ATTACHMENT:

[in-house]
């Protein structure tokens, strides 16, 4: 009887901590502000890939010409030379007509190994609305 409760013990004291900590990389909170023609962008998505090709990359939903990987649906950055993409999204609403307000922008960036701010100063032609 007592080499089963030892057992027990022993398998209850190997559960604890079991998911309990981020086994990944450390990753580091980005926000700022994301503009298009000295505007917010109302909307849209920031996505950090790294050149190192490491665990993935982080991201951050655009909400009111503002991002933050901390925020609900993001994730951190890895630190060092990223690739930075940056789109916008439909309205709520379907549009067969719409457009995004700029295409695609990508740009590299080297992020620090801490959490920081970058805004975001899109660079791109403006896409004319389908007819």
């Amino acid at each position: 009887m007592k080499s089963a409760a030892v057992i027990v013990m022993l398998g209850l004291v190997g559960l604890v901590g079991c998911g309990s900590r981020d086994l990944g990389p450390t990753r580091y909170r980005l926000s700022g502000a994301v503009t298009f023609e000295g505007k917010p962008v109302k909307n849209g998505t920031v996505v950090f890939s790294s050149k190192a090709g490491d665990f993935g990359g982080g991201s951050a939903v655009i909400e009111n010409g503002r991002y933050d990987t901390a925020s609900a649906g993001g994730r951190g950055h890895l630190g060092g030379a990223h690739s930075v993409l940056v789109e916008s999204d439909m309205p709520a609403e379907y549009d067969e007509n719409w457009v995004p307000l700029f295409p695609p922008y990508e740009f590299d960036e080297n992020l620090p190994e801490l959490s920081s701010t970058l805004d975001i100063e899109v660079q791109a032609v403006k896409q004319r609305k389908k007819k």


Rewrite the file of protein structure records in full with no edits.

[in-house]
């Protein structure tokens, strides 16, 4: 009887901590502000890939010409030379007509190994609305 409760013990004291900590990389909170023609962008998505090709990359939903990987649906950055993409999204609403307000922008960036701010100063032609 007592080499089963030892057992027990022993398998209850190997559960604890079991998911309990981020086994990944450390990753580091980005926000700022994301503009298009000295505007917010109302909307849209920031996505950090790294050149190192490491665990993935982080991201951050655009909400009111503002991002933050901390925020609900993001994730951190890895630190060092990223690739930075940056789109916008439909309205709520379907549009067969719409457009995004700029295409695609990508740009590299080297992020620090801490959490920081970058805004975001899109660079791109403006896409004319389908007819």
């Amino acid at each position: 009887m007592k080499s089963a409760a030892v057992i027990v013990m022993l398998g209850l004291v190997g559960l604890v901590g079991c998911g309990s900590r981020d086994l990944g990389p450390t990753r580091y909170r980005l926000s700022g502000a994301v503009t298009f023609e000295g505007k917010p962008v109302k909307n849209g998505t920031v996505v950090f890939s790294s050149k190192a090709g490491d665990f993935g990359g982080g991201s951050a939903v655009i909400e009111n010409g503002r991002y933050d990987t901390a925020s609900a649906g993001g994730r951190g950055h890895l630190g060092g030379a990223h690739s930075v993409l940056v789109e916008s999204d439909m309205p709520a609403e379907y549009d067969e007509n719409w457009v995004p307000l700029f295409p695609p922008y990508e740009f590299d960036e080297n992020l620090p190994e801490l959490s920081s701010t970058l805004d975001i100063e899109v660079q791109a032609v403006k896409q004319r609305k389908k007819k």